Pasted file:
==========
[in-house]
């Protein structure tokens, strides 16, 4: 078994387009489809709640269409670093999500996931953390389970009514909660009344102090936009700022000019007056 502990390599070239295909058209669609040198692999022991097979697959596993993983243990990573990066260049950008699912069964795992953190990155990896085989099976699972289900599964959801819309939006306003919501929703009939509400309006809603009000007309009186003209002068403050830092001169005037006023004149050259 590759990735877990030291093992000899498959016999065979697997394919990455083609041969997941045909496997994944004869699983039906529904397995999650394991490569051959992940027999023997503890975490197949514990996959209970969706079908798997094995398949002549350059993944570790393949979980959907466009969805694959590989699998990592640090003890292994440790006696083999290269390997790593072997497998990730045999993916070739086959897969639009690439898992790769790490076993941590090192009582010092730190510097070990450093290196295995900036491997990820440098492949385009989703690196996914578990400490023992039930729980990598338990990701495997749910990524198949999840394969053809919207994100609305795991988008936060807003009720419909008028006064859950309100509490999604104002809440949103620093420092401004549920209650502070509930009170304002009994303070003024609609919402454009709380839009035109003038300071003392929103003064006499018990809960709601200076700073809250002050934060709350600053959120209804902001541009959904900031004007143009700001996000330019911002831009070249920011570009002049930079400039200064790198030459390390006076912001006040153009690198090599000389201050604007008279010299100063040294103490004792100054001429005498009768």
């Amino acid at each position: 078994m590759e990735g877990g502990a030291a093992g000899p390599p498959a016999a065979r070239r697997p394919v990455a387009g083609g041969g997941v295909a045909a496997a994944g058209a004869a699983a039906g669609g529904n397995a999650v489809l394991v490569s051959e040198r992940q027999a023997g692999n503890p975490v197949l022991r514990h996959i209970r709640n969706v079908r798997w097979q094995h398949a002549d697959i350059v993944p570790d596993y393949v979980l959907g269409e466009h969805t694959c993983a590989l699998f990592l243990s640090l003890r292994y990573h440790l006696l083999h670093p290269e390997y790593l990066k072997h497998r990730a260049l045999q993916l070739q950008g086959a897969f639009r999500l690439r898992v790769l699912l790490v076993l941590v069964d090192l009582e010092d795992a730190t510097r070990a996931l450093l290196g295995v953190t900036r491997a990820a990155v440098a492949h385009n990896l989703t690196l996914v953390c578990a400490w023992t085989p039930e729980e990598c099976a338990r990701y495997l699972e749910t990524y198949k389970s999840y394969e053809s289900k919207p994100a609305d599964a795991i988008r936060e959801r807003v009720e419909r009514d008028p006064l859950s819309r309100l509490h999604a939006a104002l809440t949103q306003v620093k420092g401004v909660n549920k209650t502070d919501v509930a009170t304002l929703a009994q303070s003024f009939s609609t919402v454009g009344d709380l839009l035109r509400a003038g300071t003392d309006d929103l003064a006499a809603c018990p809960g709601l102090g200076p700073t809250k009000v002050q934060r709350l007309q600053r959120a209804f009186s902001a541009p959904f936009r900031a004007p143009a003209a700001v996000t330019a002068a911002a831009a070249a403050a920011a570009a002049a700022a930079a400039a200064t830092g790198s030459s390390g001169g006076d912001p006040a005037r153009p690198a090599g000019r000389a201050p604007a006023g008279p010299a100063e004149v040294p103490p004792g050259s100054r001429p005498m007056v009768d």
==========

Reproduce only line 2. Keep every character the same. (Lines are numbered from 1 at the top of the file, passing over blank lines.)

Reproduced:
């Protein structure tokens, strides 16, 4: 078994387009489809709640269409670093999500996931953390389970009514909660009344102090936009700022000019007056 502990390599070239295909058209669609040198692999022991097979697959596993993983243990990573990066260049950008699912069964795992953190990155990896085989099976699972289900599964959801819309939006306003919501929703009939509400309006809603009000007309009186003209002068403050830092001169005037006023004149050259 590759990735877990030291093992000899498959016999065979697997394919990455083609041969997941045909496997994944004869699983039906529904397995999650394991490569051959992940027999023997503890975490197949514990996959209970969706079908798997094995398949002549350059993944570790393949979980959907466009969805694959590989699998990592640090003890292994440790006696083999290269390997790593072997497998990730045999993916070739086959897969639009690439898992790769790490076993941590090192009582010092730190510097070990450093290196295995900036491997990820440098492949385009989703690196996914578990400490023992039930729980990598338990990701495997749910990524198949999840394969053809919207994100609305795991988008936060807003009720419909008028006064859950309100509490999604104002809440949103620093420092401004549920209650502070509930009170304002009994303070003024609609919402454009709380839009035109003038300071003392929103003064006499018990809960709601200076700073809250002050934060709350600053959120209804902001541009959904900031004007143009700001996000330019911002831009070249920011570009002049930079400039200064790198030459390390006076912001006040153009690198090599000389201050604007008279010299100063040294103490004792100054001429005498009768």